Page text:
McDonald: Yes. The increased operations fee on utility bills, the thing that was passed on Monday, about $5 a month, that’s gonna fund three positions at the Salem Municipal Airport. Those are new positions that fill a federal requirement for the city school to launch commercial air service in the coming months. And then the payroll tax, if it’s passed, will fund 14 firefighters. The fire chief said that the department has been unable to meet the demands of the growing population. So for instance, about one in three 911 callers had to wait more than 5.5 minutes for help to come, which is not meeting standards for care for things like strokes or heart attacks. And then the department has seen an 87% increase in emergency calls in the past decade.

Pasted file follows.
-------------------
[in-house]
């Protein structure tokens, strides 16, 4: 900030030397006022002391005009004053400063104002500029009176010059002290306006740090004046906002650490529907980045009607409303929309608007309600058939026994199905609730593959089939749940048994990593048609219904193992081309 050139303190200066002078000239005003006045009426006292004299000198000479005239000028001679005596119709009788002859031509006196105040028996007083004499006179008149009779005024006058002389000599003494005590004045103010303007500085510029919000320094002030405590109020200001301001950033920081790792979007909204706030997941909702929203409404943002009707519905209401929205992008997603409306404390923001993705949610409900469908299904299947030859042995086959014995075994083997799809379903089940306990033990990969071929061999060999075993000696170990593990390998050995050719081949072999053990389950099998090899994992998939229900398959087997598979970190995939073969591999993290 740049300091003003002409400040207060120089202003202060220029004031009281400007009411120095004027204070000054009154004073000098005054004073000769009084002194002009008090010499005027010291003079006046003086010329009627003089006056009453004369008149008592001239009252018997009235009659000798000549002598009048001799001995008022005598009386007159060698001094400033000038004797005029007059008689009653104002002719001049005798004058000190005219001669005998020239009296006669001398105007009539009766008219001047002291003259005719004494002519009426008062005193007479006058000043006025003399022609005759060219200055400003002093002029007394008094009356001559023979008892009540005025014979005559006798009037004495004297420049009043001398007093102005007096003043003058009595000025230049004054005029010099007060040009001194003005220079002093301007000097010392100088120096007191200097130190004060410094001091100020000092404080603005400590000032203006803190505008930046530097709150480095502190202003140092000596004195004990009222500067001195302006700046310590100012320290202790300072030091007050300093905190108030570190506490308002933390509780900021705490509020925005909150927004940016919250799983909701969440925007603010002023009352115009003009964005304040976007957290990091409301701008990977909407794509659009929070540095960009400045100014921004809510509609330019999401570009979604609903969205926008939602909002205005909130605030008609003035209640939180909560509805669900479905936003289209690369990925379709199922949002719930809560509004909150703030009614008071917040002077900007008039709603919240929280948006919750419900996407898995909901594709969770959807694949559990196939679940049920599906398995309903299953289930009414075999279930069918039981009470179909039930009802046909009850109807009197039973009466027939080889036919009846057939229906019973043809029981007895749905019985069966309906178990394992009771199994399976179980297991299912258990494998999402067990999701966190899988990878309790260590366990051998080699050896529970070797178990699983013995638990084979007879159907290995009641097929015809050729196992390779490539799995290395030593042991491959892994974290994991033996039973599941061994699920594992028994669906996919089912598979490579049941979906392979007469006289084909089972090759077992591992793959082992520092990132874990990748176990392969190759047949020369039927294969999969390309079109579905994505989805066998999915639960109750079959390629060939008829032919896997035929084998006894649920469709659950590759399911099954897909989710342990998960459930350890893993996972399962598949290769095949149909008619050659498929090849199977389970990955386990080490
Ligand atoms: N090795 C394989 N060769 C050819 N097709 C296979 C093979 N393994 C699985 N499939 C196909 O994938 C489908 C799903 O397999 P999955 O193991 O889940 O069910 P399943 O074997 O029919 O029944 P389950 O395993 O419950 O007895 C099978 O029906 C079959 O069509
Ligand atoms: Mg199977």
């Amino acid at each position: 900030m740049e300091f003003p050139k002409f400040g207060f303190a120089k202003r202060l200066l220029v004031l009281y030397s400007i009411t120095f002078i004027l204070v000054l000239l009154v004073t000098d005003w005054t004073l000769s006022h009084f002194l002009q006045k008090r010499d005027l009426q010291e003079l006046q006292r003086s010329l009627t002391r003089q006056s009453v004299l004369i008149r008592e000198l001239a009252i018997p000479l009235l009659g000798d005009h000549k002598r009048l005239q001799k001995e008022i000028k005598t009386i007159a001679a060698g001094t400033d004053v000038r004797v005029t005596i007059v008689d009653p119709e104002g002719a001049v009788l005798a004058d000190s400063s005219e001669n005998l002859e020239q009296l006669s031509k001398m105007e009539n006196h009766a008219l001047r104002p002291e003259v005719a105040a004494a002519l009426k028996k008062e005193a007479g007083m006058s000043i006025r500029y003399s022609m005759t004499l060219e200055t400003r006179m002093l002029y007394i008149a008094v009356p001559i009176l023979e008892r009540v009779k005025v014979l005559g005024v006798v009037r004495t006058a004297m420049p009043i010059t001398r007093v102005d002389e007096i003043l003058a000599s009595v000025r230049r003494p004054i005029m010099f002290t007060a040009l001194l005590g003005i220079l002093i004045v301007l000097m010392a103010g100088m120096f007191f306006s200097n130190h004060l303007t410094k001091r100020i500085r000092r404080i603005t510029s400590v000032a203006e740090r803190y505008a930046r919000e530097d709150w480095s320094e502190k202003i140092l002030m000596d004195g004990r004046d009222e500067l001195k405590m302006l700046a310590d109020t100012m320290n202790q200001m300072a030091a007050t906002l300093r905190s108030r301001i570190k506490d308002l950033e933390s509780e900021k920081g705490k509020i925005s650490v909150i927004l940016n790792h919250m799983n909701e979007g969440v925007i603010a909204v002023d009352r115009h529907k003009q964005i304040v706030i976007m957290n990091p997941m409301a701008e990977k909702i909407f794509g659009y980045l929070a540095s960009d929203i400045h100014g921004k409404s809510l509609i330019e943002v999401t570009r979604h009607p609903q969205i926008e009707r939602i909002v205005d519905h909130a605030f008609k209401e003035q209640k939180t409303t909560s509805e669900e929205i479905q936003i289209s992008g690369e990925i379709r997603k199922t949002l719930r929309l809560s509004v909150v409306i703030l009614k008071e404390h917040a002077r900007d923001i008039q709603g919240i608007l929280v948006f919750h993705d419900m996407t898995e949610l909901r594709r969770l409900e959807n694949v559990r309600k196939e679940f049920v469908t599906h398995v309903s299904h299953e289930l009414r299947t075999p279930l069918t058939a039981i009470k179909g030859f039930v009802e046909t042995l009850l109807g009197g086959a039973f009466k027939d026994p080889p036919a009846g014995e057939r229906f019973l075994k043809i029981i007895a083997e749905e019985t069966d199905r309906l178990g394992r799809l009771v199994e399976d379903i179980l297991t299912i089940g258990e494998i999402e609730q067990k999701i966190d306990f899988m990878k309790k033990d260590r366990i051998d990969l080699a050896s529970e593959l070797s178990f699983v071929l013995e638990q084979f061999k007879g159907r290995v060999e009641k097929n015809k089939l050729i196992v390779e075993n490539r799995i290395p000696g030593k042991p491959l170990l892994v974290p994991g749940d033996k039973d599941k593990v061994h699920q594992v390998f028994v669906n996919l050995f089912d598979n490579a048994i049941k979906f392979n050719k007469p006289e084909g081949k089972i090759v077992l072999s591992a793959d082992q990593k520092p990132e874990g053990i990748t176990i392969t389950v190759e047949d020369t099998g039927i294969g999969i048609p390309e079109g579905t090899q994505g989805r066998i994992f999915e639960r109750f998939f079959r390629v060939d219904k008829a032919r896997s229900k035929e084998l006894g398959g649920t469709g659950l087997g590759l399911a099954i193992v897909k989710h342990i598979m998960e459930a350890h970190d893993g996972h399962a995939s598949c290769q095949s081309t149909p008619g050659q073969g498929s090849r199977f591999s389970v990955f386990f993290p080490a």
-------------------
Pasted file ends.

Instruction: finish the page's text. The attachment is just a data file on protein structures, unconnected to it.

Miller: What would they do with the extra positions?

McDonald: He said the extra positions would decrease burnout, and help them better answer the calls people are having for help. But mainly, the positions would staff a yet to be built fire station. That’s gonna be built with some bond funding that was passed in November by voters. And the chief said during one of the meetings that he doesn’t want the city to make the same mistake that it made in 2006 of building a new fire station and having no money to keep it running.

Miller: That actually reminds me of the questions surrounding the navigation center. It’s been a little while since we’ve talked about this. Can you remind us what it’s supposed to do?